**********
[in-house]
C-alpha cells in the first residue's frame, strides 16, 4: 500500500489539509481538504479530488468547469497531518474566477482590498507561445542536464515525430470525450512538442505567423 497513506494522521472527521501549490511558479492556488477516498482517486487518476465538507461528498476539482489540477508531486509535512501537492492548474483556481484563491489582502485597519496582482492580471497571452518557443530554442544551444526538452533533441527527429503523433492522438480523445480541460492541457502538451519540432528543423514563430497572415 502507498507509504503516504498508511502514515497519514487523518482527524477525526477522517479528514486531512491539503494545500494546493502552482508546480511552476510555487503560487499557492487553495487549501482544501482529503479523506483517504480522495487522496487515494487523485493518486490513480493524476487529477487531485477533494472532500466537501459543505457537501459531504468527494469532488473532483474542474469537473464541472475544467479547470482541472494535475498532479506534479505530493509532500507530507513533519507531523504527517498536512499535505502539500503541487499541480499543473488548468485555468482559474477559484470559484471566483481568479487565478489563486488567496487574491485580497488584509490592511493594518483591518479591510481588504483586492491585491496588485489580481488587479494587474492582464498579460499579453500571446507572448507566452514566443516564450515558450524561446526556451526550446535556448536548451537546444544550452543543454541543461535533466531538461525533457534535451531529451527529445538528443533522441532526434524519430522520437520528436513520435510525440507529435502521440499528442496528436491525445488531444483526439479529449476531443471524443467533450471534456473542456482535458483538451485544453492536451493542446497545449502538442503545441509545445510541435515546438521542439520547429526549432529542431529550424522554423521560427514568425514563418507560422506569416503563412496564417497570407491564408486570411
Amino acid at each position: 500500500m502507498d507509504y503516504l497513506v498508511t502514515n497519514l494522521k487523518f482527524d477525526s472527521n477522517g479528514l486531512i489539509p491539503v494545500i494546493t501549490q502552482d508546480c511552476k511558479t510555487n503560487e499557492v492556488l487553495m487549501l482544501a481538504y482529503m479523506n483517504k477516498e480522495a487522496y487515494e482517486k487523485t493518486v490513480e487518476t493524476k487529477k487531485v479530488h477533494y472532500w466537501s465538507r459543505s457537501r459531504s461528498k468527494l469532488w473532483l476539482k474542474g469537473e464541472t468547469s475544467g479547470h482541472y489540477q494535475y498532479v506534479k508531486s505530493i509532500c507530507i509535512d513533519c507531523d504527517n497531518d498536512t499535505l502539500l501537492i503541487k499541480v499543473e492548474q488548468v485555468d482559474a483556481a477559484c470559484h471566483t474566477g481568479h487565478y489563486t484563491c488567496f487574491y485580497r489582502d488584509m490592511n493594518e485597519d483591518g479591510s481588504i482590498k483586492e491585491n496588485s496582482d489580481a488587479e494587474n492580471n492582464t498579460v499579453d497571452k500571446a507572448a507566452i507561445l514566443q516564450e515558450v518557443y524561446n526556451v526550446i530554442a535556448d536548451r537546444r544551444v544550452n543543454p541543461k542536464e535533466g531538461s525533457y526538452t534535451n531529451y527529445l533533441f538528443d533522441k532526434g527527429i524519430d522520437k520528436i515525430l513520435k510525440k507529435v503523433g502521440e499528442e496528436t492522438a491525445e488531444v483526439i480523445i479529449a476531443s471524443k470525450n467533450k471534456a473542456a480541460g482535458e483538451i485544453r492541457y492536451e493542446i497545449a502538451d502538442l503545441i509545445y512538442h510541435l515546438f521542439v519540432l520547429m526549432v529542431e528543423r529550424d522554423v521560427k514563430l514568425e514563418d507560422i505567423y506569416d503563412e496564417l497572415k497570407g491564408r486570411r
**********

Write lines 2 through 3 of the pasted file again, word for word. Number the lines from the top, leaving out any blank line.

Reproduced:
C-alpha cells in the first residue's frame, strides 16, 4: 500500500489539509481538504479530488468547469497531518474566477482590498507561445542536464515525430470525450512538442505567423 497513506494522521472527521501549490511558479492556488477516498482517486487518476465538507461528498476539482489540477508531486509535512501537492492548474483556481484563491489582502485597519496582482492580471497571452518557443530554442544551444526538452533533441527527429503523433492522438480523445480541460492541457502538451519540432528543423514563430497572415 502507498507509504503516504498508511502514515497519514487523518482527524477525526477522517479528514486531512491539503494545500494546493502552482508546480511552476510555487503560487499557492487553495487549501482544501482529503479523506483517504480522495487522496487515494487523485493518486490513480493524476487529477487531485477533494472532500466537501459543505457537501459531504468527494469532488473532483474542474469537473464541472475544467479547470482541472494535475498532479506534479505530493509532500507530507513533519507531523504527517498536512499535505502539500503541487499541480499543473488548468485555468482559474477559484470559484471566483481568479487565478489563486488567496487574491485580497488584509490592511493594518483591518479591510481588504483586492491585491496588485489580481488587479494587474492582464498579460499579453500571446507572448507566452514566443516564450515558450524561446526556451526550446535556448536548451537546444544550452543543454541543461535533466531538461525533457534535451531529451527529445538528443533522441532526434524519430522520437520528436513520435510525440507529435502521440499528442496528436491525445488531444483526439479529449476531443471524443467533450471534456473542456482535458483538451485544453492536451493542446497545449502538442503545441509545445510541435515546438521542439520547429526549432529542431529550424522554423521560427514568425514563418507560422506569416503563412496564417497570407491564408486570411
Amino acid at each position: 500500500m502507498d507509504y503516504l497513506v498508511t502514515n497519514l494522521k487523518f482527524d477525526s472527521n477522517g479528514l486531512i489539509p491539503v494545500i494546493t501549490q502552482d508546480c511552476k511558479t510555487n503560487e499557492v492556488l487553495m487549501l482544501a481538504y482529503m479523506n483517504k477516498e480522495a487522496y487515494e482517486k487523485t493518486v490513480e487518476t493524476k487529477k487531485v479530488h477533494y472532500w466537501s465538507r459543505s457537501r459531504s461528498k468527494l469532488w473532483l476539482k474542474g469537473e464541472t468547469s475544467g479547470h482541472y489540477q494535475y498532479v506534479k508531486s505530493i509532500c507530507i509535512d513533519c507531523d504527517n497531518d498536512t499535505l502539500l501537492i503541487k499541480v499543473e492548474q488548468v485555468d482559474a483556481a477559484c470559484h471566483t474566477g481568479h487565478y489563486t484563491c488567496f487574491y485580497r489582502d488584509m490592511n493594518e485597519d483591518g479591510s481588504i482590498k483586492e491585491n496588485s496582482d489580481a488587479e494587474n492580471n492582464t498579460v499579453d497571452k500571446a507572448a507566452i507561445l514566443q516564450e515558450v518557443y524561446n526556451v526550446i530554442a535556448d536548451r537546444r544551444v544550452n543543454p541543461k542536464e535533466g531538461s525533457y526538452t534535451n531529451y527529445l533533441f538528443d533522441k532526434g527527429i524519430d522520437k520528436i515525430l513520435k510525440k507529435v503523433g502521440e499528442e496528436t492522438a491525445e488531444v483526439i480523445i479529449a476531443s471524443k470525450n467533450k471534456a473542456a480541460g482535458e483538451i485544453r492541457y492536451e493542446i497545449a502538451d502538442l503545441i509545445y512538442h510541435l515546438f521542439v519540432l520547429m526549432v529542431e528543423r529550424d522554423v521560427k514563430l514568425e514563418d507560422i505567423y506569416d503563412e496564417l497572415k497570407g491564408r486570411r